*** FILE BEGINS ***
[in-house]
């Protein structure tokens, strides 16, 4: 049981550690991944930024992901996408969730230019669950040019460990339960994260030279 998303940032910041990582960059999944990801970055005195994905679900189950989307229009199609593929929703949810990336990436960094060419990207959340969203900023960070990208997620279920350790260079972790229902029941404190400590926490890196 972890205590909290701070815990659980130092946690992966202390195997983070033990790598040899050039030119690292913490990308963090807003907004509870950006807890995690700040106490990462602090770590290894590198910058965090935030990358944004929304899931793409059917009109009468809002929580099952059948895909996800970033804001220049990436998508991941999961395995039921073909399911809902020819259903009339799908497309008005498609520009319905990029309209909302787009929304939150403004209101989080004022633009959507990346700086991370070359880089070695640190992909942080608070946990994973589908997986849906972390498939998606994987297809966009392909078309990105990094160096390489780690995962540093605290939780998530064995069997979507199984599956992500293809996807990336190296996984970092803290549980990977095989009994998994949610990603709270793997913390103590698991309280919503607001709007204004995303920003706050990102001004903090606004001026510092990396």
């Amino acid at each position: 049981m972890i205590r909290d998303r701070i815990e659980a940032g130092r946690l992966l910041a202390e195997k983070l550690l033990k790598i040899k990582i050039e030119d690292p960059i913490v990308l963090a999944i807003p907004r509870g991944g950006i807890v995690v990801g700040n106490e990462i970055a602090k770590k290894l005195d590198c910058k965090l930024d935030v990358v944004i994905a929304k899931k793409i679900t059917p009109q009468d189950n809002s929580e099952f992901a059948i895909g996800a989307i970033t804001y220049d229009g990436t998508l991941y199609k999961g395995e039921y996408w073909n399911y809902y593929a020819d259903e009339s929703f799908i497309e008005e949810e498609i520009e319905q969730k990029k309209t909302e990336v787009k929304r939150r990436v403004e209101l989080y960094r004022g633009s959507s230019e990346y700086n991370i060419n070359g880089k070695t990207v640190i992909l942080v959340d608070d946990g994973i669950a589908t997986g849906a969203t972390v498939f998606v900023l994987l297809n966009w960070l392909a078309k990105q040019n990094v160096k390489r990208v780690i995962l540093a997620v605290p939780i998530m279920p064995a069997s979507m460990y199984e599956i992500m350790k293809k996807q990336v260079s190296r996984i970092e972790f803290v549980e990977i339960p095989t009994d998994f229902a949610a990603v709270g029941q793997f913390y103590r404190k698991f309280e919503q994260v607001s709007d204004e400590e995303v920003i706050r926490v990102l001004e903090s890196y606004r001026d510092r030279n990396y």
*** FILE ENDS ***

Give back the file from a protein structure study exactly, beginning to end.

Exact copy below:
[in-house]
């Protein structure tokens, strides 16, 4: 049981550690991944930024992901996408969730230019669950040019460990339960994260030279 998303940032910041990582960059999944990801970055005195994905679900189950989307229009199609593929929703949810990336990436960094060419990207959340969203900023960070990208997620279920350790260079972790229902029941404190400590926490890196 972890205590909290701070815990659980130092946690992966202390195997983070033990790598040899050039030119690292913490990308963090807003907004509870950006807890995690700040106490990462602090770590290894590198910058965090935030990358944004929304899931793409059917009109009468809002929580099952059948895909996800970033804001220049990436998508991941999961395995039921073909399911809902020819259903009339799908497309008005498609520009319905990029309209909302787009929304939150403004209101989080004022633009959507990346700086991370070359880089070695640190992909942080608070946990994973589908997986849906972390498939998606994987297809966009392909078309990105990094160096390489780690995962540093605290939780998530064995069997979507199984599956992500293809996807990336190296996984970092803290549980990977095989009994998994949610990603709270793997913390103590698991309280919503607001709007204004995303920003706050990102001004903090606004001026510092990396």
């Amino acid at each position: 049981m972890i205590r909290d998303r701070i815990e659980a940032g130092r946690l992966l910041a202390e195997k983070l550690l033990k790598i040899k990582i050039e030119d690292p960059i913490v990308l963090a999944i807003p907004r509870g991944g950006i807890v995690v990801g700040n106490e990462i970055a602090k770590k290894l005195d590198c910058k965090l930024d935030v990358v944004i994905a929304k899931k793409i679900t059917p009109q009468d189950n809002s929580e099952f992901a059948i895909g996800a989307i970033t804001y220049d229009g990436t998508l991941y199609k999961g395995e039921y996408w073909n399911y809902y593929a020819d259903e009339s929703f799908i497309e008005e949810e498609i520009e319905q969730k990029k309209t909302e990336v787009k929304r939150r990436v403004e209101l989080y960094r004022g633009s959507s230019e990346y700086n991370i060419n070359g880089k070695t990207v640190i992909l942080v959340d608070d946990g994973i669950a589908t997986g849906a969203t972390v498939f998606v900023l994987l297809n966009w960070l392909a078309k990105q040019n990094v160096k390489r990208v780690i995962l540093a997620v605290p939780i998530m279920p064995a069997s979507m460990y199984e599956i992500m350790k293809k996807q990336v260079s190296r996984i970092e972790f803290v549980e990977i339960p095989t009994d998994f229902a949610a990603v709270g029941q793997f913390y103590r404190k698991f309280e919503q994260v607001s709007d204004e400590e995303v920003i706050r926490v990102l001004e903090s890196y606004r001026d510092r030279n990396y």